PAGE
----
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Open Government: Will B.C. Take the Lead in Transparency?

The premier of British Columbia's plan to achieve transparency by holding town halls around the province is a little underwhelming. Town halls have been with us since the American Revolution -- maybe since the Middle Ages -- and where has it got us?

British Columbia's new premier, Christy Clark, has declared open government one of her top priorities. She promises to "get citizens more engaged with their government, including holding open town halls in communities around the province."

Fifteen of the world's leading experts on government would be pleased. They have just released a major report titled "The Future of Government." The report, which was sponsored by the World Economic Forum, distills a vast amount of learning down to a few basic thoughts on what governments must do to meet the challenges of the next decade. At bottom, the message is to pursue open government.

So is B.C. blazing the trail for Canadian governments?

Clark is on the right track: "Open government," she tells us, "means talking about our problems and setting our priorities openly. Government will work with citizens to find solutions and explain decisions."

Unlike her counterparts in Ottawa, or even Washington, she sees open government as much more than a commitment to more transparent government, say, by making more information available online. Clark's version also includes new approaches to decision-making through public engagement.

Nevertheless, Clark's plan to achieve this by holding town halls around the province is a little underwhelming. Town halls have been with us since the American Revolution -- maybe since the Middle Ages -- and where has it got us?

If she really wants the kind of open government she preaches, Clark will need something more ambitious than town halls to drive it. The "Future of Government"report has an excellent suggestion: develop a new set of performance measures for open government.

Readers may now be blinking: Performance measures? Is this not even more underwhelming than town halls? But stop and think about it. Performance measurement (PM) is now a core practice in every major government in the land -- indeed, throughout the OECD.

It wasn't always so. I recall when PM first surfaced on the Canadian political landscape. It was part of the Klein Revolution in the early 90s. Alberta was the first jurisdiction to apply PM at a government-wide level. I know because at the time I went across the country to discuss the merits of PM with other governments. Most hardly knew what it was.

We've come a long way. Today, all major governments are committed to PM on two key fronts: policy outcomes and service quality.

On services, satisfaction surveys are commonly used to evaluate and improve service quality. As a result, a wide range of service standards has been developed and applied, which, in turn, has revolutionized thinking around service delivery.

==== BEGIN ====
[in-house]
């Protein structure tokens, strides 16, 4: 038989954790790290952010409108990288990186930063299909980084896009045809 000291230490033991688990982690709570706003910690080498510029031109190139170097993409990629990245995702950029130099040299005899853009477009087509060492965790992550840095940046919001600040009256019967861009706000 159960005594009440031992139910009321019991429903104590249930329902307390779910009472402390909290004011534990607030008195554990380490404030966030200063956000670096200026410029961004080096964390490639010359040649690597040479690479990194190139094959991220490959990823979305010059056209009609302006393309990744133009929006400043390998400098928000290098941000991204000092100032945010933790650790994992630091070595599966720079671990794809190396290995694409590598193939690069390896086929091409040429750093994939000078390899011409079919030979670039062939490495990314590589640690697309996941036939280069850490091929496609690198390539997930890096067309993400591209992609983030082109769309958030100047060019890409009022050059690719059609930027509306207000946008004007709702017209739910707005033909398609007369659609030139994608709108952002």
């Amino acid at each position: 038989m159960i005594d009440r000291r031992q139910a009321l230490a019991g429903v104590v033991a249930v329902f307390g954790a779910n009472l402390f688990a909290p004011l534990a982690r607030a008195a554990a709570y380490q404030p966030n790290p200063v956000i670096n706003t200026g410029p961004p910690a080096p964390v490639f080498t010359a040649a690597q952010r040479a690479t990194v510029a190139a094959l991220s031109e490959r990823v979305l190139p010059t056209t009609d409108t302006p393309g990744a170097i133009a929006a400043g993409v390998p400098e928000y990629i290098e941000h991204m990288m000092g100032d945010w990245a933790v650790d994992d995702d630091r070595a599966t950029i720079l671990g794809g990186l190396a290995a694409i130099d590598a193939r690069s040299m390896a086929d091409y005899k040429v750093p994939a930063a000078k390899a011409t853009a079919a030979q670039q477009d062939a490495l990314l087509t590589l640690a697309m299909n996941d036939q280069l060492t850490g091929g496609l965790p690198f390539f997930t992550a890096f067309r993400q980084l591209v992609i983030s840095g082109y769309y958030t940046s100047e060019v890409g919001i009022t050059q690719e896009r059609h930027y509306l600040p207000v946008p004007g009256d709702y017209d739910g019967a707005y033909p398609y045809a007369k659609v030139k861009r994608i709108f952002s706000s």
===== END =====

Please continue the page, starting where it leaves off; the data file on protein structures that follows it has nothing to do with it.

As for policy outcomes, before the Klein Revolution, little or no information was gathered on them. In many cases, officials were not even clear what outcomes their programs were supposed to achieve. Hard as this may be to believe, the word "outcome" was barely part of our policy vocabulary.

PM changed all that -- forever. It forced managers to start clarifying objectives, adopting indicators to measure progress, and collecting and using data to improve the results.

While we may still have a long way to travel on this road, it would be hard to overstate how much PM has already reshaped our views on policy-making and service delivery and, ultimately, our expectations around government. Whatever history will say about other parts of Ralph Klein's revolution, everyone agrees that PM is here to stay. Take note, Christy Clark.

So what does this mean for open government?

As the "Future of Government" report makes clear, open government is a kind of catch-all term for a complex array of concepts, tools and processes, including networked government, citizen engagement, innovation, interdependence, complexity, participation, collaboration and agility.

We can sum all this up without too much distortion by saying that the central challenge open government poses for governments is to develop new ways of working with the public to further improve policy outcomes and service delivery. At bottom, this means collaboration.

But if open government is a new way of doing business through collaboration, governments have a lot to learn. They have always operated on command-and-control principles. Learning to listen, discuss and share will not come easily.

PM is a critical first step on this journey. Governments will need it to help them build the new skills, structures and culture to support open government. The public will need it to hold governments' feet to the fire.

As the report notes, however, this is a whole new field of measurement, which is still in its infancy. In order to tackle the challenge of collaboration systematically, governments need to make some major progress on it. Measurement therefore should be a priority.

There's a saying that what get's measured get's done. Unless and until governments can track and assess their progress toward open government, it will remain an ideal at best, political rhetoric at worst.

The measurement barrier can be broken. The question is whether governments are ready to take up the challenge. If Clark wants to make her mark, here is a golden opportunity. Just ask Ralph.

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